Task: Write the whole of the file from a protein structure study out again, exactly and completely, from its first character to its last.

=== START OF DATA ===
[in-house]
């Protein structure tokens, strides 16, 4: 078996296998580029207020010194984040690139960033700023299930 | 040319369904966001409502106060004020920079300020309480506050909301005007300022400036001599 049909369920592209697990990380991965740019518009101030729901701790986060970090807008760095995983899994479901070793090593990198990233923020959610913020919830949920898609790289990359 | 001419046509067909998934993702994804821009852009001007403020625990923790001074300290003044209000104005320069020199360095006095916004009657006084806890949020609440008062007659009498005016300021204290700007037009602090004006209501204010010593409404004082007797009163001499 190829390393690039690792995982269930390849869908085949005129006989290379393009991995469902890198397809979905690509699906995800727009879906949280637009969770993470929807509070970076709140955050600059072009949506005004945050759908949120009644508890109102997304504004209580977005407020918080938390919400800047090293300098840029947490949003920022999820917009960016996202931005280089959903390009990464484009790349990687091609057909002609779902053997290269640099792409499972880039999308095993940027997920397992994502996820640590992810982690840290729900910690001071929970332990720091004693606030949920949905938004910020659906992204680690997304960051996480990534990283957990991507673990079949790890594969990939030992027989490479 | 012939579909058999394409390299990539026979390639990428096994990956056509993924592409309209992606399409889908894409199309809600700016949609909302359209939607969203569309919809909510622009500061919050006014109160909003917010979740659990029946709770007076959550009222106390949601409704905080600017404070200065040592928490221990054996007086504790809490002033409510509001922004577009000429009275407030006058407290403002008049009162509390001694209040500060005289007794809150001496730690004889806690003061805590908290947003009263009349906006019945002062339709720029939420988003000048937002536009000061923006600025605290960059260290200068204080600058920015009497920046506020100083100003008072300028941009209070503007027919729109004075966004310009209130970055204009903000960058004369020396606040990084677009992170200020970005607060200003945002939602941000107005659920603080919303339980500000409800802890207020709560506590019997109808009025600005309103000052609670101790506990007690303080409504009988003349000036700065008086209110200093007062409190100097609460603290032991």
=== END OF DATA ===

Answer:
[in-house]
């Protein structure tokens, strides 16, 4: 078996296998580029207020010194984040690139960033700023299930 | 040319369904966001409502106060004020920079300020309480506050909301005007300022400036001599 049909369920592209697990990380991965740019518009101030729901701790986060970090807008760095995983899994479901070793090593990198990233923020959610913020919830949920898609790289990359 | 001419046509067909998934993702994804821009852009001007403020625990923790001074300290003044209000104005320069020199360095006095916004009657006084806890949020609440008062007659009498005016300021204290700007037009602090004006209501204010010593409404004082007797009163001499 190829390393690039690792995982269930390849869908085949005129006989290379393009991995469902890198397809979905690509699906995800727009879906949280637009969770993470929807509070970076709140955050600059072009949506005004945050759908949120009644508890109102997304504004209580977005407020918080938390919400800047090293300098840029947490949003920022999820917009960016996202931005280089959903390009990464484009790349990687091609057909002609779902053997290269640099792409499972880039999308095993940027997920397992994502996820640590992810982690840290729900910690001071929970332990720091004693606030949920949905938004910020659906992204680690997304960051996480990534990283957990991507673990079949790890594969990939030992027989490479 | 012939579909058999394409390299990539026979390639990428096994990956056509993924592409309209992606399409889908894409199309809600700016949609909302359209939607969203569309919809909510622009500061919050006014109160909003917010979740659990029946709770007076959550009222106390949601409704905080600017404070200065040592928490221990054996007086504790809490002033409510509001922004577009000429009275407030006058407290403002008049009162509390001694209040500060005289007794809150001496730690004889806690003061805590908290947003009263009349906006019945002062339709720029939420988003000048937002536009000061923006600025605290960059260290200068204080600058920015009497920046506020100083100003008072300028941009209070503007027919729109004075966004310009209130970055204009903000960058004369020396606040990084677009992170200020970005607060200003945002939602941000107005659920603080919303339980500000409800802890207020709560506590019997109808009025600005309103000052609670101790506990007690303080409504009988003349000036700065008086209110200093007062409190100097609460603290032991």